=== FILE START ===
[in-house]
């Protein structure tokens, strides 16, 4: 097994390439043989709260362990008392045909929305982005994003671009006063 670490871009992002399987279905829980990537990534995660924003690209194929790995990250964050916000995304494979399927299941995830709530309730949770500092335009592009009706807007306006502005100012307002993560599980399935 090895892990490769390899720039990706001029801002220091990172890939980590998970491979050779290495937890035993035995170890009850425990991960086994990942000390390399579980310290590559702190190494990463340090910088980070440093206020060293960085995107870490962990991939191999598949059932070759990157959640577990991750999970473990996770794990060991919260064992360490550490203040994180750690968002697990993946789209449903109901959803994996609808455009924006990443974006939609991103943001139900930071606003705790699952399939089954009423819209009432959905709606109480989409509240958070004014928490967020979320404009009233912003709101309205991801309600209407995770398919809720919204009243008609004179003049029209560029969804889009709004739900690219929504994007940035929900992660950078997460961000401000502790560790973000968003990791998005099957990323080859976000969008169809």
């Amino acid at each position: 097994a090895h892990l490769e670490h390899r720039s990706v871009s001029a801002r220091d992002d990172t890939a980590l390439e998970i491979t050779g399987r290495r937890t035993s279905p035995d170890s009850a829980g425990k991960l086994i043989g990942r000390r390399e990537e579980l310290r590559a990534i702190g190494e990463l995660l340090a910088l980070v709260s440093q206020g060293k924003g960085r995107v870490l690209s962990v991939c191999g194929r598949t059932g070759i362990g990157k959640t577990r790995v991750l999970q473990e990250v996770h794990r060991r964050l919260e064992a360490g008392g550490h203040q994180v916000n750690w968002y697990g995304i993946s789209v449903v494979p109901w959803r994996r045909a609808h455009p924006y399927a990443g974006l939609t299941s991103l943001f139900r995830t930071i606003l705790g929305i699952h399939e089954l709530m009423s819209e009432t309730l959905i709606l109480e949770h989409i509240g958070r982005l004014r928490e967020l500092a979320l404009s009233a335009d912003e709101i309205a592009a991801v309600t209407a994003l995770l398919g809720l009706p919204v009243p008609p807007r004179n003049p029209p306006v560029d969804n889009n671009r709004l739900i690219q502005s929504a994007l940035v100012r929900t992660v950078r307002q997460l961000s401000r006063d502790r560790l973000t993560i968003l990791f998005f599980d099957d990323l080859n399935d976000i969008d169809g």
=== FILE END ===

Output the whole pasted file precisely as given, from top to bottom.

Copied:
[in-house]
């Protein structure tokens, strides 16, 4: 097994390439043989709260362990008392045909929305982005994003671009006063 670490871009992002399987279905829980990537990534995660924003690209194929790995990250964050916000995304494979399927299941995830709530309730949770500092335009592009009706807007306006502005100012307002993560599980399935 090895892990490769390899720039990706001029801002220091990172890939980590998970491979050779290495937890035993035995170890009850425990991960086994990942000390390399579980310290590559702190190494990463340090910088980070440093206020060293960085995107870490962990991939191999598949059932070759990157959640577990991750999970473990996770794990060991919260064992360490550490203040994180750690968002697990993946789209449903109901959803994996609808455009924006990443974006939609991103943001139900930071606003705790699952399939089954009423819209009432959905709606109480989409509240958070004014928490967020979320404009009233912003709101309205991801309600209407995770398919809720919204009243008609004179003049029209560029969804889009709004739900690219929504994007940035929900992660950078997460961000401000502790560790973000968003990791998005099957990323080859976000969008169809």
């Amino acid at each position: 097994a090895h892990l490769e670490h390899r720039s990706v871009s001029a801002r220091d992002d990172t890939a980590l390439e998970i491979t050779g399987r290495r937890t035993s279905p035995d170890s009850a829980g425990k991960l086994i043989g990942r000390r390399e990537e579980l310290r590559a990534i702190g190494e990463l995660l340090a910088l980070v709260s440093q206020g060293k924003g960085r995107v870490l690209s962990v991939c191999g194929r598949t059932g070759i362990g990157k959640t577990r790995v991750l999970q473990e990250v996770h794990r060991r964050l919260e064992a360490g008392g550490h203040q994180v916000n750690w968002y697990g995304i993946s789209v449903v494979p109901w959803r994996r045909a609808h455009p924006y399927a990443g974006l939609t299941s991103l943001f139900r995830t930071i606003l705790g929305i699952h399939e089954l709530m009423s819209e009432t309730l959905i709606l109480e949770h989409i509240g958070r982005l004014r928490e967020l500092a979320l404009s009233a335009d912003e709101i309205a592009a991801v309600t209407a994003l995770l398919g809720l009706p919204v009243p008609p807007r004179n003049p029209p306006v560029d969804n889009n671009r709004l739900i690219q502005s929504a994007l940035v100012r929900t992660v950078r307002q997460l961000s401000r006063d502790r560790l973000t993560i968003l990791f998005f599980d099957d990323l080859n399935d976000i969008d169809g």